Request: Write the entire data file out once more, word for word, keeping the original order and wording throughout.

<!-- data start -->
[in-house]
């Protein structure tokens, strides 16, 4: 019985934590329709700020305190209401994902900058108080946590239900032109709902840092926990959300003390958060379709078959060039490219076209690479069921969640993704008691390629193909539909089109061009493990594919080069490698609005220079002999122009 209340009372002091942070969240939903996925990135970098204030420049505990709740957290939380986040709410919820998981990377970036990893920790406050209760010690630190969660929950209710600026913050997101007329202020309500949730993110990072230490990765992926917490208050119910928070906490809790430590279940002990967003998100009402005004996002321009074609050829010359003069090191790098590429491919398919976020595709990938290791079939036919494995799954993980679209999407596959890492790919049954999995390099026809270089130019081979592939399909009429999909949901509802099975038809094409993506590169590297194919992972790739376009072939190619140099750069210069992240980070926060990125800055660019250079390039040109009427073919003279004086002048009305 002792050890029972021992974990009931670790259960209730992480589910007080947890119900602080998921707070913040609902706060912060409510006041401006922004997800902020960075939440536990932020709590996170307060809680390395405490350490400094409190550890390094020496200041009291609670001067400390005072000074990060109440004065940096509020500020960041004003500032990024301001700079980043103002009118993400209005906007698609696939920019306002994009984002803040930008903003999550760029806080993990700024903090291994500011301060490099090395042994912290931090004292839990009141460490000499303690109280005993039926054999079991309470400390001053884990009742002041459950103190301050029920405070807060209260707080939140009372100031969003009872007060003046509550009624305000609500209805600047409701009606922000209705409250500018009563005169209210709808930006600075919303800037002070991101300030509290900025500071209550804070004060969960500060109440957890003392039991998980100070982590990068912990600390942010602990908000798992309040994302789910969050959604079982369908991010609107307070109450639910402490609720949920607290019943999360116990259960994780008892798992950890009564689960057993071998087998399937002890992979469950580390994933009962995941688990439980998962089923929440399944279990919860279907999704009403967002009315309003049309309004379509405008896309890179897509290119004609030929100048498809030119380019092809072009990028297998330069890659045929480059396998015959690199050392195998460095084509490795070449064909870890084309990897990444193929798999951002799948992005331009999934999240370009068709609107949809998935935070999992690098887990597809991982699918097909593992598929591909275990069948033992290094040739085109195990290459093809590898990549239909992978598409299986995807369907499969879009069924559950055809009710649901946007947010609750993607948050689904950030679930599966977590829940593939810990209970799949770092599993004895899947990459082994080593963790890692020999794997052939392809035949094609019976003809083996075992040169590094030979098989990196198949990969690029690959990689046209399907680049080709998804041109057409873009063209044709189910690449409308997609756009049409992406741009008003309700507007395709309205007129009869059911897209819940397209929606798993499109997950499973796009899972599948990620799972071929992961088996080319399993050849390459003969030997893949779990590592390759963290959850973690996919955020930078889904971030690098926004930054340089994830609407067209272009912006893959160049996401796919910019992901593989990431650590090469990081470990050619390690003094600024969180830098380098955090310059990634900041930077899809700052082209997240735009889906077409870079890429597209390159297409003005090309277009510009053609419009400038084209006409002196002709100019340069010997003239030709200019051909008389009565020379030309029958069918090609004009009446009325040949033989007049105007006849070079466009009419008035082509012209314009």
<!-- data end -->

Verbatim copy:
[in-house]
């Protein structure tokens, strides 16, 4: 019985934590329709700020305190209401994902900058108080946590239900032109709902840092926990959300003390958060379709078959060039490219076209690479069921969640993704008691390629193909539909089109061009493990594919080069490698609005220079002999122009 209340009372002091942070969240939903996925990135970098204030420049505990709740957290939380986040709410919820998981990377970036990893920790406050209760010690630190969660929950209710600026913050997101007329202020309500949730993110990072230490990765992926917490208050119910928070906490809790430590279940002990967003998100009402005004996002321009074609050829010359003069090191790098590429491919398919976020595709990938290791079939036919494995799954993980679209999407596959890492790919049954999995390099026809270089130019081979592939399909009429999909949901509802099975038809094409993506590169590297194919992972790739376009072939190619140099750069210069992240980070926060990125800055660019250079390039040109009427073919003279004086002048009305 002792050890029972021992974990009931670790259960209730992480589910007080947890119900602080998921707070913040609902706060912060409510006041401006922004997800902020960075939440536990932020709590996170307060809680390395405490350490400094409190550890390094020496200041009291609670001067400390005072000074990060109440004065940096509020500020960041004003500032990024301001700079980043103002009118993400209005906007698609696939920019306002994009984002803040930008903003999550760029806080993990700024903090291994500011301060490099090395042994912290931090004292839990009141460490000499303690109280005993039926054999079991309470400390001053884990009742002041459950103190301050029920405070807060209260707080939140009372100031969003009872007060003046509550009624305000609500209805600047409701009606922000209705409250500018009563005169209210709808930006600075919303800037002070991101300030509290900025500071209550804070004060969960500060109440957890003392039991998980100070982590990068912990600390942010602990908000798992309040994302789910969050959604079982369908991010609107307070109450639910402490609720949920607290019943999360116990259960994780008892798992950890009564689960057993071998087998399937002890992979469950580390994933009962995941688990439980998962089923929440399944279990919860279907999704009403967002009315309003049309309004379509405008896309890179897509290119004609030929100048498809030119380019092809072009990028297998330069890659045929480059396998015959690199050392195998460095084509490795070449064909870890084309990897990444193929798999951002799948992005331009999934999240370009068709609107949809998935935070999992690098887990597809991982699918097909593992598929591909275990069948033992290094040739085109195990290459093809590898990549239909992978598409299986995807369907499969879009069924559950055809009710649901946007947010609750993607948050689904950030679930599966977590829940593939810990209970799949770092599993004895899947990459082994080593963790890692020999794997052939392809035949094609019976003809083996075992040169590094030979098989990196198949990969690029690959990689046209399907680049080709998804041109057409873009063209044709189910690449409308997609756009049409992406741009008003309700507007395709309205007129009869059911897209819940397209929606798993499109997950499973796009899972599948990620799972071929992961088996080319399993050849390459003969030997893949779990590592390759963290959850973690996919955020930078889904971030690098926004930054340089994830609407067209272009912006893959160049996401796919910019992901593989990431650590090469990081470990050619390690003094600024969180830098380098955090310059990634900041930077899809700052082209997240735009889906077409870079890429597209390159297409003005090309277009510009053609419009400038084209006409002196002709100019340069010997003239030709200019051909008389009565020379030309029958069918090609004009009446009325040949033989007049105007006849070079466009009419008035082509012209314009």